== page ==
Fortune would have it that I found some water while walking over to the lake. That little snowfield at the bottom left of the picture contained a nice little pond that I was able to filter some water from. While I was filtering my water the clouds broke and the entire basin filled with really nice light. I was kicking myself, knowing that I may not get any more light for the rest of the evening. After I was done I headed back to the North side of the basin and found this nice patch of flowers and waited, waited some more, and then waited some more. Finally about 15 minute before sunset the clouds broke just enough to let some light onto the distant peak. Click. It didn’t turn out to be a very epic sunset, though I was very grateful to have the light that I did get knowing I wouldn’t make it up here for another year. Honestly though, I am kind of over my obsession with incredible light (see previous blog post). I find myself liking this subtle and peaceful light more and more, I really enjoy the honest, realistic, and more peaceful nature of it. Okay maybe I am not completely over seeking that crazy light, but I find myself a lot more content these days when I don’t get it.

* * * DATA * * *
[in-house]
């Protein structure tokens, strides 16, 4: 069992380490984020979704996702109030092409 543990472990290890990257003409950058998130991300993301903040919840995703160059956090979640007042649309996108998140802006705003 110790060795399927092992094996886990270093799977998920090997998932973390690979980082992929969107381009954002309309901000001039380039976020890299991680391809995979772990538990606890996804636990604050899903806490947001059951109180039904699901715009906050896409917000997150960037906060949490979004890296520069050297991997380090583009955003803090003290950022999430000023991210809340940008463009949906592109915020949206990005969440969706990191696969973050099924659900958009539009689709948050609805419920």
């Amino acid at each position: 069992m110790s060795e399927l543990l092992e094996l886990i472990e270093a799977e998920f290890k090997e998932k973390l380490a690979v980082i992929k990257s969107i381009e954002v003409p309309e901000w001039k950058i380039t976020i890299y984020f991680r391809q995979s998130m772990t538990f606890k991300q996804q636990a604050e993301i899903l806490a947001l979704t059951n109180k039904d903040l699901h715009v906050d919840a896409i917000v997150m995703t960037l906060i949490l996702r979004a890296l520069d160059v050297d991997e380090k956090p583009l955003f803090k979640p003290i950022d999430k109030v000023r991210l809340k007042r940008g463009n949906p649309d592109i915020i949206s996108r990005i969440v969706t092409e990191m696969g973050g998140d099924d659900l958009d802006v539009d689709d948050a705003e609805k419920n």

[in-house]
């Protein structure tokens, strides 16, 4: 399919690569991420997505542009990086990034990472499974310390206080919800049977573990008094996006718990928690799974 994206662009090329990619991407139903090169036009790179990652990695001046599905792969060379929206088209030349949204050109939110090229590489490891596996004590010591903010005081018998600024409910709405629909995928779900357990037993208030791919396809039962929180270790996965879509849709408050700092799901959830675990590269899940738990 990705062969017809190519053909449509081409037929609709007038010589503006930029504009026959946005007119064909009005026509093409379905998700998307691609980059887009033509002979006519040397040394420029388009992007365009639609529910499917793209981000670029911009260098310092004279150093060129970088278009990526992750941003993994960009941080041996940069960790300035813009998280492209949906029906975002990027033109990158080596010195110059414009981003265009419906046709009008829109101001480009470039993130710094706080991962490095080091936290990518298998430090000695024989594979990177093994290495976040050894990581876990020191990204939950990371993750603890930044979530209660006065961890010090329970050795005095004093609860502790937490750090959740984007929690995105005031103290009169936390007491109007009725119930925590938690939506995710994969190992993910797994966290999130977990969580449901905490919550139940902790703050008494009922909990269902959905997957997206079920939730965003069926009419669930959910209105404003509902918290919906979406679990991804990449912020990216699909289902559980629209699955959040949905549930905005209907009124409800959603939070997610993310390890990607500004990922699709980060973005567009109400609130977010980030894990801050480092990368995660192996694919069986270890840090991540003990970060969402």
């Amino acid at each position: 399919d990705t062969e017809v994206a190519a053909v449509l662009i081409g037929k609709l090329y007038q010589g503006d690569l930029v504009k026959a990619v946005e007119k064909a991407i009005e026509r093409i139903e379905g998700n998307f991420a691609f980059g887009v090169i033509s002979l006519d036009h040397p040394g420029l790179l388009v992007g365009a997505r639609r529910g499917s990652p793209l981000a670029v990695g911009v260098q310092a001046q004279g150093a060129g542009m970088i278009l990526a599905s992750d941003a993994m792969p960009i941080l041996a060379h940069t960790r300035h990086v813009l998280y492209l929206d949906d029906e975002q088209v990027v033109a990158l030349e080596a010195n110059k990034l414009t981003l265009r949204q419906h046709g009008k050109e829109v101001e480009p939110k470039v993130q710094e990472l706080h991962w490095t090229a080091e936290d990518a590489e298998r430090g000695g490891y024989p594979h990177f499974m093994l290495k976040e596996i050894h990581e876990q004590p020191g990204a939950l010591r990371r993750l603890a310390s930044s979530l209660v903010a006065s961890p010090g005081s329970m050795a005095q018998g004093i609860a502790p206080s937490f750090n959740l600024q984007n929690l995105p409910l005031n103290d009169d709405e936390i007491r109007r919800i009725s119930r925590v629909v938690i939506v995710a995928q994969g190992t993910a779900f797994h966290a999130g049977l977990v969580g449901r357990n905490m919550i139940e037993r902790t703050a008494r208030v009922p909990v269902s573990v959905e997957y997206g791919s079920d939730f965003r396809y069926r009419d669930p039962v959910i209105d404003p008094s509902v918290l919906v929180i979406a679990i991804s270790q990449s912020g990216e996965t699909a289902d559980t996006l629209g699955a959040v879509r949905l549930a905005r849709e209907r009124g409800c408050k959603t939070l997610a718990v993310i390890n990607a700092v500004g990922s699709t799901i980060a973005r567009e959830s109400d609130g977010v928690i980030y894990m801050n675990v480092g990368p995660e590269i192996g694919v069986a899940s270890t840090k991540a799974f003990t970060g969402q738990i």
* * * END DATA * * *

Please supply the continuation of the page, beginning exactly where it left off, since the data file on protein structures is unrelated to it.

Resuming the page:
After shooting the sunset I went and scouted out a nice place to set up camp. This would be my first time camping solo in the mountains. It turned out to be a rather uneventful night. I made the mistake of pitching my tent on a not perfectly flat stretch of ground and paid for it the entire night by sliding off my sleeping pad. Between that and the animals walking through my camp every 40 minutes I got very little sleep. In the morning I was greeted with no clouds over the peak and decided to head back down the mountain. While I mentioned that the hike up wasn’t too bad, the hike down just about killed me. I don’t know if it was the lack of sleep or the constant steepness of the trail, but the hike down felt like a death march. I thought I was never going to get back to the car.